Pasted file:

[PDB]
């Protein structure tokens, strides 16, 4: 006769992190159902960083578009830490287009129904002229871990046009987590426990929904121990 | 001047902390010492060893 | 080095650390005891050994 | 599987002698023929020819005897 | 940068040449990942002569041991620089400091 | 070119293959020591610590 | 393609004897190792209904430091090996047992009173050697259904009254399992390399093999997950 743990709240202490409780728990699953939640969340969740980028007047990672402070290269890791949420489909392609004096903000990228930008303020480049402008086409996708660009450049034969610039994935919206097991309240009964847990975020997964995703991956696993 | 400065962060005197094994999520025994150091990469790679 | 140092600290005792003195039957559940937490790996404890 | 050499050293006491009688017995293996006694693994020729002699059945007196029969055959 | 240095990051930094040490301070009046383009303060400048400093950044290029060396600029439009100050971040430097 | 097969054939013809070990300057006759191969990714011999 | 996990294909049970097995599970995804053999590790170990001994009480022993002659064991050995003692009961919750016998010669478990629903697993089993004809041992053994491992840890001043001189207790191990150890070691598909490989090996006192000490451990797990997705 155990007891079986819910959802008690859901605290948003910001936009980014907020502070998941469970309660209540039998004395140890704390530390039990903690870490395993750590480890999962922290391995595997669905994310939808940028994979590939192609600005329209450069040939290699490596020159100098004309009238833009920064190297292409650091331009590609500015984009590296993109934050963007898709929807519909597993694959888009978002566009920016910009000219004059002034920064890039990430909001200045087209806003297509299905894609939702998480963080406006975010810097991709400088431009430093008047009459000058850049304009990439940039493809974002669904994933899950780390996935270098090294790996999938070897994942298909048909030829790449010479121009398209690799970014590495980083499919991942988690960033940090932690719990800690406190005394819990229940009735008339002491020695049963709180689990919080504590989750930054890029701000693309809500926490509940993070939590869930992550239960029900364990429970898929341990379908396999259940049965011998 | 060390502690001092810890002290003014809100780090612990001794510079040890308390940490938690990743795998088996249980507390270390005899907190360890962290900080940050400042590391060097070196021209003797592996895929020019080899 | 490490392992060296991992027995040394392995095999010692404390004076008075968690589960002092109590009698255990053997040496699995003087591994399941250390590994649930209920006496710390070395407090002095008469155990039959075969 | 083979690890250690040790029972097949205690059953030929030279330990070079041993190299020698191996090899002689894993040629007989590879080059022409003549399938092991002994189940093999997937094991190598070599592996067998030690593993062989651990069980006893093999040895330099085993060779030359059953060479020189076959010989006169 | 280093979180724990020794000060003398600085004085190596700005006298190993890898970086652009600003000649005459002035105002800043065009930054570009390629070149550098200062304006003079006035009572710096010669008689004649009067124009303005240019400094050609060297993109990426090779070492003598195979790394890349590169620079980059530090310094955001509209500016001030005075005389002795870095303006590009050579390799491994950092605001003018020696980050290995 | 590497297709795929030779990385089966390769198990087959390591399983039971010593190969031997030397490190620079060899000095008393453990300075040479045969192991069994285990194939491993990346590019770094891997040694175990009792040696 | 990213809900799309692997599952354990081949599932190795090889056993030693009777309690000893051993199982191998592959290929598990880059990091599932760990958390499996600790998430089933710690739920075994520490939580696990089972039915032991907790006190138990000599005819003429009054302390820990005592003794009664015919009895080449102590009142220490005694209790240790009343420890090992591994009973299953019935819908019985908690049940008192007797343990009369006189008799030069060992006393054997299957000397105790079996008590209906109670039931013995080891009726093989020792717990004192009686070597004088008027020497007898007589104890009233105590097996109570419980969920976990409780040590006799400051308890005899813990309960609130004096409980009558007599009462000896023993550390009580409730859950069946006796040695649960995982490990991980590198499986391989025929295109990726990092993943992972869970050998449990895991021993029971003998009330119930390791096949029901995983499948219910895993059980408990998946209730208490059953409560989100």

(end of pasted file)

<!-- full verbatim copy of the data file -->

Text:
[PDB]
């Protein structure tokens, strides 16, 4: 006769992190159902960083578009830490287009129904002229871990046009987590426990929904121990 | 001047902390010492060893 | 080095650390005891050994 | 599987002698023929020819005897 | 940068040449990942002569041991620089400091 | 070119293959020591610590 | 393609004897190792209904430091090996047992009173050697259904009254399992390399093999997950 743990709240202490409780728990699953939640969340969740980028007047990672402070290269890791949420489909392609004096903000990228930008303020480049402008086409996708660009450049034969610039994935919206097991309240009964847990975020997964995703991956696993 | 400065962060005197094994999520025994150091990469790679 | 140092600290005792003195039957559940937490790996404890 | 050499050293006491009688017995293996006694693994020729002699059945007196029969055959 | 240095990051930094040490301070009046383009303060400048400093950044290029060396600029439009100050971040430097 | 097969054939013809070990300057006759191969990714011999 | 996990294909049970097995599970995804053999590790170990001994009480022993002659064991050995003692009961919750016998010669478990629903697993089993004809041992053994491992840890001043001189207790191990150890070691598909490989090996006192000490451990797990997705 155990007891079986819910959802008690859901605290948003910001936009980014907020502070998941469970309660209540039998004395140890704390530390039990903690870490395993750590480890999962922290391995595997669905994310939808940028994979590939192609600005329209450069040939290699490596020159100098004309009238833009920064190297292409650091331009590609500015984009590296993109934050963007898709929807519909597993694959888009978002566009920016910009000219004059002034920064890039990430909001200045087209806003297509299905894609939702998480963080406006975010810097991709400088431009430093008047009459000058850049304009990439940039493809974002669904994933899950780390996935270098090294790996999938070897994942298909048909030829790449010479121009398209690799970014590495980083499919991942988690960033940090932690719990800690406190005394819990229940009735008339002491020695049963709180689990919080504590989750930054890029701000693309809500926490509940993070939590869930992550239960029900364990429970898929341990379908396999259940049965011998 | 060390502690001092810890002290003014809100780090612990001794510079040890308390940490938690990743795998088996249980507390270390005899907190360890962290900080940050400042590391060097070196021209003797592996895929020019080899 | 490490392992060296991992027995040394392995095999010692404390004076008075968690589960002092109590009698255990053997040496699995003087591994399941250390590994649930209920006496710390070395407090002095008469155990039959075969 | 083979690890250690040790029972097949205690059953030929030279330990070079041993190299020698191996090899002689894993040629007989590879080059022409003549399938092991002994189940093999997937094991190598070599592996067998030690593993062989651990069980006893093999040895330099085993060779030359059953060479020189076959010989006169 | 280093979180724990020794000060003398600085004085190596700005006298190993890898970086652009600003000649005459002035105002800043065009930054570009390629070149550098200062304006003079006035009572710096010669008689004649009067124009303005240019400094050609060297993109990426090779070492003598195979790394890349590169620079980059530090310094955001509209500016001030005075005389002795870095303006590009050579390799491994950092605001003018020696980050290995 | 590497297709795929030779990385089966390769198990087959390591399983039971010593190969031997030397490190620079060899000095008393453990300075040479045969192991069994285990194939491993990346590019770094891997040694175990009792040696 | 990213809900799309692997599952354990081949599932190795090889056993030693009777309690000893051993199982191998592959290929598990880059990091599932760990958390499996600790998430089933710690739920075994520490939580696990089972039915032991907790006190138990000599005819003429009054302390820990005592003794009664015919009895080449102590009142220490005694209790240790009343420890090992591994009973299953019935819908019985908690049940008192007797343990009369006189008799030069060992006393054997299957000397105790079996008590209906109670039931013995080891009726093989020792717990004192009686070597004088008027020497007898007589104890009233105590097996109570419980969920976990409780040590006799400051308890005899813990309960609130004096409980009558007599009462000896023993550390009580409730859950069946006796040695649960995982490990991980590198499986391989025929295109990726990092993943992972869970050998449990895991021993029971003998009330119930390791096949029901995983499948219910895993059980408990998946209730208490059953409560989100």